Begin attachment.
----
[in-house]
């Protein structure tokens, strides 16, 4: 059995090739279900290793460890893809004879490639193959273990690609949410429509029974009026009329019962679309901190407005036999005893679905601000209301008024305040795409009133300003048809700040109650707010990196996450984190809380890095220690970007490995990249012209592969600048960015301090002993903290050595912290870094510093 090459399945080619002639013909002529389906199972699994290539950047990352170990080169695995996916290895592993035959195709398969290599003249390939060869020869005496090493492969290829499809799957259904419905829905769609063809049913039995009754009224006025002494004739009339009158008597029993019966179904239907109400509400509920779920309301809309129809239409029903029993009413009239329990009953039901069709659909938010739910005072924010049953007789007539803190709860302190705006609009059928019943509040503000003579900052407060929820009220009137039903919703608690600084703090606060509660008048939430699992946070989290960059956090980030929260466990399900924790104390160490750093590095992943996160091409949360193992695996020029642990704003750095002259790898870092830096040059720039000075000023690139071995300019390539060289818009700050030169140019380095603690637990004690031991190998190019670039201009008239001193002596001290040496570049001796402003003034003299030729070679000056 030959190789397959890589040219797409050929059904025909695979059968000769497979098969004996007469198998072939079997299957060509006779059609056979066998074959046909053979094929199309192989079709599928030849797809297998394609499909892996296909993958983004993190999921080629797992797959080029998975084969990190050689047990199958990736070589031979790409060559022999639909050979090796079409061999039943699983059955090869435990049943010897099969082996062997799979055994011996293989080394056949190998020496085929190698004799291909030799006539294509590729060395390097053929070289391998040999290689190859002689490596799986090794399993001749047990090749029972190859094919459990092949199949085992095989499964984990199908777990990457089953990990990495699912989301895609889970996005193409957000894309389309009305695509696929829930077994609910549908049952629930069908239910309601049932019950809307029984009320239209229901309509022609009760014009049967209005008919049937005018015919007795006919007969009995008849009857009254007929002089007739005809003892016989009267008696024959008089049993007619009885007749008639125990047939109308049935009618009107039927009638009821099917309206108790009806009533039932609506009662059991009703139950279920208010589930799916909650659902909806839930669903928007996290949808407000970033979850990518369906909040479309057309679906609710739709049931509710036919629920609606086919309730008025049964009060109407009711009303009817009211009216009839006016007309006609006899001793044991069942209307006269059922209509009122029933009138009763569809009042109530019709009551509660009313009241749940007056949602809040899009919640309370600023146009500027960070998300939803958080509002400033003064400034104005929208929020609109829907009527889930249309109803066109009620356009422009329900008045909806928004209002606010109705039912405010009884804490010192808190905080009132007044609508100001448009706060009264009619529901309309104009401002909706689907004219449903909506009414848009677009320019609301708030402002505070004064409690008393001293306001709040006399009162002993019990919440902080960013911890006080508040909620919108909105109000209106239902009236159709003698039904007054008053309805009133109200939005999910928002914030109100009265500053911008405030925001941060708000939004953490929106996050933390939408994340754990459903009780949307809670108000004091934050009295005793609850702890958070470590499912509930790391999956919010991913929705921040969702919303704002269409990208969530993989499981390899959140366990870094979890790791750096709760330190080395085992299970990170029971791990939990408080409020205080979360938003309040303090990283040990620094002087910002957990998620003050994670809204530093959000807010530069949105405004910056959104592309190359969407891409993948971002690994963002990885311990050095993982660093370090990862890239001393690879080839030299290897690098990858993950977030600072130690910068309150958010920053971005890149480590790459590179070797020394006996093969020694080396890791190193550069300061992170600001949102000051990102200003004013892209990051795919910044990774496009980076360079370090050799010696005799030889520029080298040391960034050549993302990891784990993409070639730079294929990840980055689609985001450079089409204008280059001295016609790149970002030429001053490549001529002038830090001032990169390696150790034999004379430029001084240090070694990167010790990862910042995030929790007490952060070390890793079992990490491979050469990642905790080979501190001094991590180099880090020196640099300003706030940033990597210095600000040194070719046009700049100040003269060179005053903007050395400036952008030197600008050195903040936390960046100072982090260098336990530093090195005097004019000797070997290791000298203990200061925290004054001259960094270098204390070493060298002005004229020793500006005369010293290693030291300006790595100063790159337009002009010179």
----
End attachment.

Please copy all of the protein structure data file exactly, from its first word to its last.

[in-house]
């Protein structure tokens, strides 16, 4: 059995090739279900290793460890893809004879490639193959273990690609949410429509029974009026009329019962679309901190407005036999005893679905601000209301008024305040795409009133300003048809700040109650707010990196996450984190809380890095220690970007490995990249012209592969600048960015301090002993903290050595912290870094510093 090459399945080619002639013909002529389906199972699994290539950047990352170990080169695995996916290895592993035959195709398969290599003249390939060869020869005496090493492969290829499809799957259904419905829905769609063809049913039995009754009224006025002494004739009339009158008597029993019966179904239907109400509400509920779920309301809309129809239409029903029993009413009239329990009953039901069709659909938010739910005072924010049953007789007539803190709860302190705006609009059928019943509040503000003579900052407060929820009220009137039903919703608690600084703090606060509660008048939430699992946070989290960059956090980030929260466990399900924790104390160490750093590095992943996160091409949360193992695996020029642990704003750095002259790898870092830096040059720039000075000023690139071995300019390539060289818009700050030169140019380095603690637990004690031991190998190019670039201009008239001193002596001290040496570049001796402003003034003299030729070679000056 030959190789397959890589040219797409050929059904025909695979059968000769497979098969004996007469198998072939079997299957060509006779059609056979066998074959046909053979094929199309192989079709599928030849797809297998394609499909892996296909993958983004993190999921080629797992797959080029998975084969990190050689047990199958990736070589031979790409060559022999639909050979090796079409061999039943699983059955090869435990049943010897099969082996062997799979055994011996293989080394056949190998020496085929190698004799291909030799006539294509590729060395390097053929070289391998040999290689190859002689490596799986090794399993001749047990090749029972190859094919459990092949199949085992095989499964984990199908777990990457089953990990990495699912989301895609889970996005193409957000894309389309009305695509696929829930077994609910549908049952629930069908239910309601049932019950809307029984009320239209229901309509022609009760014009049967209005008919049937005018015919007795006919007969009995008849009857009254007929002089007739005809003892016989009267008696024959008089049993007619009885007749008639125990047939109308049935009618009107039927009638009821099917309206108790009806009533039932609506009662059991009703139950279920208010589930799916909650659902909806839930669903928007996290949808407000970033979850990518369906909040479309057309679906609710739709049931509710036919629920609606086919309730008025049964009060109407009711009303009817009211009216009839006016007309006609006899001793044991069942209307006269059922209509009122029933009138009763569809009042109530019709009551509660009313009241749940007056949602809040899009919640309370600023146009500027960070998300939803958080509002400033003064400034104005929208929020609109829907009527889930249309109803066109009620356009422009329900008045909806928004209002606010109705039912405010009884804490010192808190905080009132007044609508100001448009706060009264009619529901309309104009401002909706689907004219449903909506009414848009677009320019609301708030402002505070004064409690008393001293306001709040006399009162002993019990919440902080960013911890006080508040909620919108909105109000209106239902009236159709003698039904007054008053309805009133109200939005999910928002914030109100009265500053911008405030925001941060708000939004953490929106996050933390939408994340754990459903009780949307809670108000004091934050009295005793609850702890958070470590499912509930790391999956919010991913929705921040969702919303704002269409990208969530993989499981390899959140366990870094979890790791750096709760330190080395085992299970990170029971791990939990408080409020205080979360938003309040303090990283040990620094002087910002957990998620003050994670809204530093959000807010530069949105405004910056959104592309190359969407891409993948971002690994963002990885311990050095993982660093370090990862890239001393690879080839030299290897690098990858993950977030600072130690910068309150958010920053971005890149480590790459590179070797020394006996093969020694080396890791190193550069300061992170600001949102000051990102200003004013892209990051795919910044990774496009980076360079370090050799010696005799030889520029080298040391960034050549993302990891784990993409070639730079294929990840980055689609985001450079089409204008280059001295016609790149970002030429001053490549001529002038830090001032990169390696150790034999004379430029001084240090070694990167010790990862910042995030929790007490952060070390890793079992990490491979050469990642905790080979501190001094991590180099880090020196640099300003706030940033990597210095600000040194070719046009700049100040003269060179005053903007050395400036952008030197600008050195903040936390960046100072982090260098336990530093090195005097004019000797070997290791000298203990200061925290004054001259960094270098204390070493060298002005004229020793500006005369010293290693030291300006790595100063790159337009002009010179």